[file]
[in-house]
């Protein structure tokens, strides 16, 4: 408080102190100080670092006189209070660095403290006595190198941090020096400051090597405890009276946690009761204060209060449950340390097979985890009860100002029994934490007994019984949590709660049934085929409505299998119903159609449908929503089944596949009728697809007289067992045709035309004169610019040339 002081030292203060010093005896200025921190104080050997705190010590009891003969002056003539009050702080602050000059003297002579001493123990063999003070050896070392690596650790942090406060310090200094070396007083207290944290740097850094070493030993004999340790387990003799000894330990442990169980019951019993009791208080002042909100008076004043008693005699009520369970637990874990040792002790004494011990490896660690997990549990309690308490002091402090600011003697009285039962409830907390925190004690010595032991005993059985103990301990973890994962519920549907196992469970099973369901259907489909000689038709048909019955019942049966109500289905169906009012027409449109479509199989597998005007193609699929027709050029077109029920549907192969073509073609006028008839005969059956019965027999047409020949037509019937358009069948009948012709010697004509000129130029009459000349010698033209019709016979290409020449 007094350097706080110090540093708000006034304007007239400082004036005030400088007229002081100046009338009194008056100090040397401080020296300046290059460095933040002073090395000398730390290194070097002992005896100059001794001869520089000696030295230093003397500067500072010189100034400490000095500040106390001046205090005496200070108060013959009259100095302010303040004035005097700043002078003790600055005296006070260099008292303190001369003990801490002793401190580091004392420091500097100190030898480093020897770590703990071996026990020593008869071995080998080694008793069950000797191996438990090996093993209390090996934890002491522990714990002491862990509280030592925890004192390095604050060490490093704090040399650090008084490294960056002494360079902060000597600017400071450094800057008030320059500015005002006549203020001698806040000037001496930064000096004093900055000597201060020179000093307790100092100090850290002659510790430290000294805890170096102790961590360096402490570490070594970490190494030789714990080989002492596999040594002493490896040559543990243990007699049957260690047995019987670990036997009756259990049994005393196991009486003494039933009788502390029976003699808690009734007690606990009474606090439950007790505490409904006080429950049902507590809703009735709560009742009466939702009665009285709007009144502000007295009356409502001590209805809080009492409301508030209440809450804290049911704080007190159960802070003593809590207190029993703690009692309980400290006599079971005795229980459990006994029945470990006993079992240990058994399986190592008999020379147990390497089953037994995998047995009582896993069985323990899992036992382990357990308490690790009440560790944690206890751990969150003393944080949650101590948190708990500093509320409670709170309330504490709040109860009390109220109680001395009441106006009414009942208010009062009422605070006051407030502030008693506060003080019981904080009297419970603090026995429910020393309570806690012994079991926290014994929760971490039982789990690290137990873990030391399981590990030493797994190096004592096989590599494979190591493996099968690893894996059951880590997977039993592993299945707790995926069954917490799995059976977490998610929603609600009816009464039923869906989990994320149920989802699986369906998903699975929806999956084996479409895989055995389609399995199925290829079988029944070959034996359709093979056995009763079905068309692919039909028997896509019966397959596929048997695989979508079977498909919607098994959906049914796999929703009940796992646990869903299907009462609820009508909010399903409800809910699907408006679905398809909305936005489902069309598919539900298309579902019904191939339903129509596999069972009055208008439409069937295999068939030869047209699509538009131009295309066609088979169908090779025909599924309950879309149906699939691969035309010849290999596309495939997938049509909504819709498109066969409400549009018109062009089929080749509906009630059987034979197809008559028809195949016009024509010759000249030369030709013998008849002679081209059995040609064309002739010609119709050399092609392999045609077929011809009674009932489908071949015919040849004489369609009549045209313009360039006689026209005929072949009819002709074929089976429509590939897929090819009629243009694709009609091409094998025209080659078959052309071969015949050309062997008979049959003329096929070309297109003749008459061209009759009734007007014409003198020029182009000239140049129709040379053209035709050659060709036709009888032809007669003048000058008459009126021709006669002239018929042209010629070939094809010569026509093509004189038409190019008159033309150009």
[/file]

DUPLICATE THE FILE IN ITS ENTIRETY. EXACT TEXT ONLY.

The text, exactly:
[in-house]
């Protein structure tokens, strides 16, 4: 408080102190100080670092006189209070660095403290006595190198941090020096400051090597405890009276946690009761204060209060449950340390097979985890009860100002029994934490007994019984949590709660049934085929409505299998119903159609449908929503089944596949009728697809007289067992045709035309004169610019040339 002081030292203060010093005896200025921190104080050997705190010590009891003969002056003539009050702080602050000059003297002579001493123990063999003070050896070392690596650790942090406060310090200094070396007083207290944290740097850094070493030993004999340790387990003799000894330990442990169980019951019993009791208080002042909100008076004043008693005699009520369970637990874990040792002790004494011990490896660690997990549990309690308490002091402090600011003697009285039962409830907390925190004690010595032991005993059985103990301990973890994962519920549907196992469970099973369901259907489909000689038709048909019955019942049966109500289905169906009012027409449109479509199989597998005007193609699929027709050029077109029920549907192969073509073609006028008839005969059956019965027999047409020949037509019937358009069948009948012709010697004509000129130029009459000349010698033209019709016979290409020449 007094350097706080110090540093708000006034304007007239400082004036005030400088007229002081100046009338009194008056100090040397401080020296300046290059460095933040002073090395000398730390290194070097002992005896100059001794001869520089000696030295230093003397500067500072010189100034400490000095500040106390001046205090005496200070108060013959009259100095302010303040004035005097700043002078003790600055005296006070260099008292303190001369003990801490002793401190580091004392420091500097100190030898480093020897770590703990071996026990020593008869071995080998080694008793069950000797191996438990090996093993209390090996934890002491522990714990002491862990509280030592925890004192390095604050060490490093704090040399650090008084490294960056002494360079902060000597600017400071450094800057008030320059500015005002006549203020001698806040000037001496930064000096004093900055000597201060020179000093307790100092100090850290002659510790430290000294805890170096102790961590360096402490570490070594970490190494030789714990080989002492596999040594002493490896040559543990243990007699049957260690047995019987670990036997009756259990049994005393196991009486003494039933009788502390029976003699808690009734007690606990009474606090439950007790505490409904006080429950049902507590809703009735709560009742009466939702009665009285709007009144502000007295009356409502001590209805809080009492409301508030209440809450804290049911704080007190159960802070003593809590207190029993703690009692309980400290006599079971005795229980459990006994029945470990006993079992240990058994399986190592008999020379147990390497089953037994995998047995009582896993069985323990899992036992382990357990308490690790009440560790944690206890751990969150003393944080949650101590948190708990500093509320409670709170309330504490709040109860009390109220109680001395009441106006009414009942208010009062009422605070006051407030502030008693506060003080019981904080009297419970603090026995429910020393309570806690012994079991926290014994929760971490039982789990690290137990873990030391399981590990030493797994190096004592096989590599494979190591493996099968690893894996059951880590997977039993592993299945707790995926069954917490799995059976977490998610929603609600009816009464039923869906989990994320149920989802699986369906998903699975929806999956084996479409895989055995389609399995199925290829079988029944070959034996359709093979056995009763079905068309692919039909028997896509019966397959596929048997695989979508079977498909919607098994959906049914796999929703009940796992646990869903299907009462609820009508909010399903409800809910699907408006679905398809909305936005489902069309598919539900298309579902019904191939339903129509596999069972009055208008439409069937295999068939030869047209699509538009131009295309066609088979169908090779025909599924309950879309149906699939691969035309010849290999596309495939997938049509909504819709498109066969409400549009018109062009089929080749509906009630059987034979197809008559028809195949016009024509010759000249030369030709013998008849002679081209059995040609064309002739010609119709050399092609392999045609077929011809009674009932489908071949015919040849004489369609009549045209313009360039006689026209005929072949009819002709074929089976429509590939897929090819009629243009694709009609091409094998025209080659078959052309071969015949050309062997008979049959003329096929070309297109003749008459061209009759009734007007014409003198020029182009000239140049129709040379053209035709050659060709036709009888032809007669003048000058008459009126021709006669002239018929042209010629070939094809010569026509093509004189038409190019008159033309150009």